Mary Gray, whose father manufactures cold cream, is engaged to sappy Horace Niles, the son of Hugo Niles, the elder Gray's most competitive rival in the cosmetics business. Chip Armstrong, ... See full summary »
After being educated in England, Daisy Forbes returns to China, the country of her birth, and discovers that her father has recently died and that she has become a social outcast, owing to ... See full summary »
Whoa, this movie was something else. Pola Negri certainly had a way with the camera; her performance as the Italian Countess with the tattoo who is sexually desired by almost every male she meets was kind of over the top, but who cares? This was the 1920's, before censorship of the Hays Office, and almost any topic could be explored on film, even blatant sexuality. The more silent films I see the more I am convinced their filmmakers braved topics that would be considered taboo even in our own day. And they explored those topics with rare honesty and depth. This is such a film. And that whip scene, goodness me, I've never seen anything like it.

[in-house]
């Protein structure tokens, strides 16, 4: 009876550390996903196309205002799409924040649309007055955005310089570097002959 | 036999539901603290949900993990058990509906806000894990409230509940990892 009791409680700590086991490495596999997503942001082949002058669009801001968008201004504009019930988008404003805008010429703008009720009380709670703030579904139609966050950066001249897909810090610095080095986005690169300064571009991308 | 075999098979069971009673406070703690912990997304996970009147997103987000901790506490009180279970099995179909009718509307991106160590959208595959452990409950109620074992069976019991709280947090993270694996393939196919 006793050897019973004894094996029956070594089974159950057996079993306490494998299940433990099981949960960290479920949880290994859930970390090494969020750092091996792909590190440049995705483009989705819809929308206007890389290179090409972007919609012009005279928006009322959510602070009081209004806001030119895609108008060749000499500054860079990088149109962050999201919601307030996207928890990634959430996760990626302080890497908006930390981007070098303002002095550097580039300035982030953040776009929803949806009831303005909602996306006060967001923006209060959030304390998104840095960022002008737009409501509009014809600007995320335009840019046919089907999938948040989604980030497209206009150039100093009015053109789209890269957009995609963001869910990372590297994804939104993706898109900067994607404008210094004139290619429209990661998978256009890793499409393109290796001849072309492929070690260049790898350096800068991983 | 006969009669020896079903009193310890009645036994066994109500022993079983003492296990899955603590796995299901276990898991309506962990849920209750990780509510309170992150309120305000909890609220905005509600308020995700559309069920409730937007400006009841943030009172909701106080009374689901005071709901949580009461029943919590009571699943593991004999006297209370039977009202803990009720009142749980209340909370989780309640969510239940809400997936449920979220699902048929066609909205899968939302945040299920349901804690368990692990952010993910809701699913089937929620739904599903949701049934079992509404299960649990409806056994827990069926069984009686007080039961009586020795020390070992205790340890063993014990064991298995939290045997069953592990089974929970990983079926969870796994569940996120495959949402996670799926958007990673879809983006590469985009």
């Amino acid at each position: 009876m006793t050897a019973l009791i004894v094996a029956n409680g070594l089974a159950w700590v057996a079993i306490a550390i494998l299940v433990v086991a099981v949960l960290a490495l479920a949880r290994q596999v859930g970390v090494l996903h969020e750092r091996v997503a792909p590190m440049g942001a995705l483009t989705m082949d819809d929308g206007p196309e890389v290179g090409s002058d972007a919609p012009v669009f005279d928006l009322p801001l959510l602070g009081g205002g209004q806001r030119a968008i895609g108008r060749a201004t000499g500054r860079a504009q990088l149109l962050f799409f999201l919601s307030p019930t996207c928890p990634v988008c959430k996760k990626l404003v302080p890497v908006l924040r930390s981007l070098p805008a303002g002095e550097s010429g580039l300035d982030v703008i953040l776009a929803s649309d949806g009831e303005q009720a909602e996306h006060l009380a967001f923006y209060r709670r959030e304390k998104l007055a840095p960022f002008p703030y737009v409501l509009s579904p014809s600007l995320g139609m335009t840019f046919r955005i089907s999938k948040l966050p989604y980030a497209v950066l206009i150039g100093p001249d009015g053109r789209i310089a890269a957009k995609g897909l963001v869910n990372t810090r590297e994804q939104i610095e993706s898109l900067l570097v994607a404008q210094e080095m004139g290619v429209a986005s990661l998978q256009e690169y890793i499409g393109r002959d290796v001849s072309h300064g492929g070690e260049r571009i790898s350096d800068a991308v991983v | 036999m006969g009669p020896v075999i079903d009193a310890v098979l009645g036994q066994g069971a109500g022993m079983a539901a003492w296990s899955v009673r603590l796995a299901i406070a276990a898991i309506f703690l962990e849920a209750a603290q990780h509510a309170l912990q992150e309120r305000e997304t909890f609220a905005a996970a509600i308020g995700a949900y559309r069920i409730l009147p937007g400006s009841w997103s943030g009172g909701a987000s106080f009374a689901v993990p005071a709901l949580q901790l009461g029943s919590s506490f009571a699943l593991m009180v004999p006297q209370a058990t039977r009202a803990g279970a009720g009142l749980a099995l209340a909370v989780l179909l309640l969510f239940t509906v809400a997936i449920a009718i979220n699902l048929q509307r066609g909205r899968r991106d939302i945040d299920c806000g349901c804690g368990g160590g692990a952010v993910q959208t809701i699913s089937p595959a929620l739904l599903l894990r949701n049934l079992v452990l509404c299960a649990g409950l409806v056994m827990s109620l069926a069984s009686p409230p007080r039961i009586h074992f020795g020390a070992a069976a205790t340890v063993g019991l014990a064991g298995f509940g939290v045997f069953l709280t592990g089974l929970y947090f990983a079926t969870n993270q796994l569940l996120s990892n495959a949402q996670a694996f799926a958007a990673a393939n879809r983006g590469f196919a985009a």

My favorite scene however was where Chester Conklin, trying to make the Countess feel better about the tattoo on her arm, starts to remove his shirt and show her the long train tattoos on both HIS arms. Pola starts laughing hysterically and you can tell she wasn't acting.
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